Well, there’s a morning routine that I try and do, and theres a morning routine that I end up doing. With this mentality, I try not to get bummed or down on myself if I don’t live up to my expectations on a daily basis. So I allow there to be room for leisure, relaxation, and the everyday hustle. So, the morning routine that I’ve been doing as of late, is wake up and immediately go into a 20-minute meditation. I took a course by Ziva Mind that has helped me gain some more energy and at that same time release a lot of stress that I accumulate on a daily basis. It’s been a game changer for SURE for my attitude and mental clarity. I then make sure and drink at least 12-16oz of water with a green probiotic powder so that I can start my day healthy and hydrated. I then make myself a short breve with our sweet coffee machine set up from Breville that has saved me a ton of money and definitely worth the investment. I LOVE coffee and the way it helps me get in the mindset of getting shit done. From there I’ll grab my computer and try and get in an hour or two of work in. After that I usually try and get after my workout of the day so that I can keep my afternoons to outside activities such as mountain biking or paddling, working at the restaurant, or spending time with friends/family. It’s not that glamorous, but necessary for my sanity.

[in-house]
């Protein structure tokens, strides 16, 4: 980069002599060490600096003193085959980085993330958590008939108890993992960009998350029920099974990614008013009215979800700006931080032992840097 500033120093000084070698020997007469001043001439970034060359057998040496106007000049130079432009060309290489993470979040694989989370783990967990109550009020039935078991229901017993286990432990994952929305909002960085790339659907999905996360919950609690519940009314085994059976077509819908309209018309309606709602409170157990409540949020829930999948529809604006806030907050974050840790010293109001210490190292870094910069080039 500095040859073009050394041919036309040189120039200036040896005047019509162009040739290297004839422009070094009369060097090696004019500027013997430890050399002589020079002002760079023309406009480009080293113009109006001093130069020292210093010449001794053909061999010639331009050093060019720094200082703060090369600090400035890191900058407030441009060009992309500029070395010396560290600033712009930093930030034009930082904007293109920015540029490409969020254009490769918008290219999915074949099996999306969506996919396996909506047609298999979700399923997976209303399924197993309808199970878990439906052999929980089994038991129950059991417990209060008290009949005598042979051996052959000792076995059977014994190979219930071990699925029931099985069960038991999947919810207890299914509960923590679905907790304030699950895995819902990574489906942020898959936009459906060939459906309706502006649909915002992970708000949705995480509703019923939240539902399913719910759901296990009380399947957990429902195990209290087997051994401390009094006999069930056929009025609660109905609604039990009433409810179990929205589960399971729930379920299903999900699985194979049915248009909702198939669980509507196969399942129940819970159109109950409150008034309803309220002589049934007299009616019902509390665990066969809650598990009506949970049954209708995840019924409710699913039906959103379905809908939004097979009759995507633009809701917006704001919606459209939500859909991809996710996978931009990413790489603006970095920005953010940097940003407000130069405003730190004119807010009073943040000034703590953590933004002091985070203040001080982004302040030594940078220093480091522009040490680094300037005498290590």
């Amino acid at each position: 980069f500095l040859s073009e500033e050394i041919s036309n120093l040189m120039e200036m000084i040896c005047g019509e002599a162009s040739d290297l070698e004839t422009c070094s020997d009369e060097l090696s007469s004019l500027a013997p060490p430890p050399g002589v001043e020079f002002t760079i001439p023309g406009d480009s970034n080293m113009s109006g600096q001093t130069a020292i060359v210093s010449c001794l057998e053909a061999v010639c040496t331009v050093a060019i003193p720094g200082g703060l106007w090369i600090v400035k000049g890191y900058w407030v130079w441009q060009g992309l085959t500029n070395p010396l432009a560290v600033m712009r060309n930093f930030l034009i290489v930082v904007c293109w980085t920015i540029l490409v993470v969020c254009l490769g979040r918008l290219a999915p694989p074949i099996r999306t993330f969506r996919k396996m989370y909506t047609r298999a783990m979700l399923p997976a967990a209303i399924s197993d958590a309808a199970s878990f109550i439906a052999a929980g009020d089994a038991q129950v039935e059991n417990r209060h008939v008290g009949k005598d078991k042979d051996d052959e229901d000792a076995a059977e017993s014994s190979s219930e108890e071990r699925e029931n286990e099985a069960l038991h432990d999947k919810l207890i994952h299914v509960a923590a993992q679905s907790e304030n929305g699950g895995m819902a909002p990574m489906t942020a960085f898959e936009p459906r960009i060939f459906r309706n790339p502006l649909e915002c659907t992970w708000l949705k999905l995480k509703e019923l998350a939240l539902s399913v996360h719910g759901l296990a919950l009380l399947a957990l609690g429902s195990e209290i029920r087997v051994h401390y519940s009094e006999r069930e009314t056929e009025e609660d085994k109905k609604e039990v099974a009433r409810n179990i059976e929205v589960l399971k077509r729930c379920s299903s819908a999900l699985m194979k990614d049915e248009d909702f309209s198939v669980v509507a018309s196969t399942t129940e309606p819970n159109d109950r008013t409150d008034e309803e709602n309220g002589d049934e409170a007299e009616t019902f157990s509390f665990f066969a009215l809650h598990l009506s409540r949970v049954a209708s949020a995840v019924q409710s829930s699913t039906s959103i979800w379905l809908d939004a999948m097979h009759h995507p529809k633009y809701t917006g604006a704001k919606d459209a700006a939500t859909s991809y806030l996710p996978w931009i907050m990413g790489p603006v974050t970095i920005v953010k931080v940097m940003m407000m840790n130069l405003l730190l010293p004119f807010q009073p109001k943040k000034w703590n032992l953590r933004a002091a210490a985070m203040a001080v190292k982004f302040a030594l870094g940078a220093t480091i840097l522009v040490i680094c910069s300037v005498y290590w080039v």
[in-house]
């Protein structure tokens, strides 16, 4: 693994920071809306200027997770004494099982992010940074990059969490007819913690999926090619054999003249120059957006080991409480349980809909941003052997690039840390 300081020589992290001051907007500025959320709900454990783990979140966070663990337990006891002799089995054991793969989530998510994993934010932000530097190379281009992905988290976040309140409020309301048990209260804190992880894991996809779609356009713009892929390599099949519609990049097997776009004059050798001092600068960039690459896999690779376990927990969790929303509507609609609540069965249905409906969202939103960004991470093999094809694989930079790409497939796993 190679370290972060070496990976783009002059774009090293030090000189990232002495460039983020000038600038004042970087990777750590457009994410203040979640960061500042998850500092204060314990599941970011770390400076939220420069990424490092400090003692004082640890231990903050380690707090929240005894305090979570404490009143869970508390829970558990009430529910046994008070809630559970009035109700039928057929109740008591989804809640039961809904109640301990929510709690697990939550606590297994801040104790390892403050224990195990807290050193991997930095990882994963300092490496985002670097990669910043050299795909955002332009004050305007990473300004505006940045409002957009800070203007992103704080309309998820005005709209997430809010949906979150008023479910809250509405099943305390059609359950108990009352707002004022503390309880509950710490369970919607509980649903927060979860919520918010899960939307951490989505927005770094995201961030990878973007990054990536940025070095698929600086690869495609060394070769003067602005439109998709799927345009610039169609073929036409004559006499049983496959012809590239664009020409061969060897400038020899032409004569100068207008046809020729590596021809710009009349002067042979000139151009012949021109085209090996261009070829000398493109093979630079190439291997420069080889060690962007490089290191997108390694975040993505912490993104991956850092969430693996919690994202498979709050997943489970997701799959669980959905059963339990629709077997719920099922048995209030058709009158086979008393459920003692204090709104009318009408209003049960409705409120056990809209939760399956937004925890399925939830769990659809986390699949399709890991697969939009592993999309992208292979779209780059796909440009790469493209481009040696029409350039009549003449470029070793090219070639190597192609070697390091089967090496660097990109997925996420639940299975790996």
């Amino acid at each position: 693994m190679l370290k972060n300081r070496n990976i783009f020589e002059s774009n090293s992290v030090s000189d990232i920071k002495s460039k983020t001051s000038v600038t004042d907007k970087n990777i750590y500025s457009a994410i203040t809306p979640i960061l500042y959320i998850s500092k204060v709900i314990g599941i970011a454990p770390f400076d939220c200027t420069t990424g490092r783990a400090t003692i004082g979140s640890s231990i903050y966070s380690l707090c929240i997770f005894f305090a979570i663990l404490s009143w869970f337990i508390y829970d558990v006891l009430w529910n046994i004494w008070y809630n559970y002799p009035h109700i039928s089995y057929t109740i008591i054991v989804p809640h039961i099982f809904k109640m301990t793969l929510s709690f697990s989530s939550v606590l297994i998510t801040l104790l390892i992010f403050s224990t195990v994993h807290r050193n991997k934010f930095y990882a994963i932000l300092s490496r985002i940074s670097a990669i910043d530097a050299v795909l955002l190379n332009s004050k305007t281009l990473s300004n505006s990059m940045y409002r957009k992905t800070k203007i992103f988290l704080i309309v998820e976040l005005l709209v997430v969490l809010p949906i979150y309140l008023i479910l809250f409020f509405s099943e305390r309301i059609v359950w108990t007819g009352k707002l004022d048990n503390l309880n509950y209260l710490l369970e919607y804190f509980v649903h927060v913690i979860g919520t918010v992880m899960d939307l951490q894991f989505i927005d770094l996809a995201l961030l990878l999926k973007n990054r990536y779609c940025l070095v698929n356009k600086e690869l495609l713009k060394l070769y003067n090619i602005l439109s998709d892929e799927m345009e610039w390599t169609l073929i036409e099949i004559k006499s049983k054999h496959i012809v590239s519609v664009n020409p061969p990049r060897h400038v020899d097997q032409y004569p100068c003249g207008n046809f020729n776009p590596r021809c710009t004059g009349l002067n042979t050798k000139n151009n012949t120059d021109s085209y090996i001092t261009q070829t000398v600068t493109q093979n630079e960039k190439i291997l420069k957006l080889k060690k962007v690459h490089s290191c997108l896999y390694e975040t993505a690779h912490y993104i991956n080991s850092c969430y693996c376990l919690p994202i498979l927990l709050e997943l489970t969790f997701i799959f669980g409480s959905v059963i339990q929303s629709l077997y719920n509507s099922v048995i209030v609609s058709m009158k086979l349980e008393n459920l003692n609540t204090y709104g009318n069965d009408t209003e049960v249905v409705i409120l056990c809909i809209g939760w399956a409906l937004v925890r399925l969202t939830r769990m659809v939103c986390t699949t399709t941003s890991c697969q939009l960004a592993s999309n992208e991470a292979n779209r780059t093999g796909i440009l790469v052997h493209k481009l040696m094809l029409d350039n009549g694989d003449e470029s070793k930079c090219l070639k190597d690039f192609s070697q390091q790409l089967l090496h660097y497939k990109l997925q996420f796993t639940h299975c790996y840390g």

What are you most excited about for the 2018 season?
Probably getting back together with the team. We have such a solid crew this year, and always have a good time training and paddling together. Growing up in a big family, I like having a lot of people around me, and Badfish definitely feels like the river family I’ve been searching for. I’m a badfisher for life.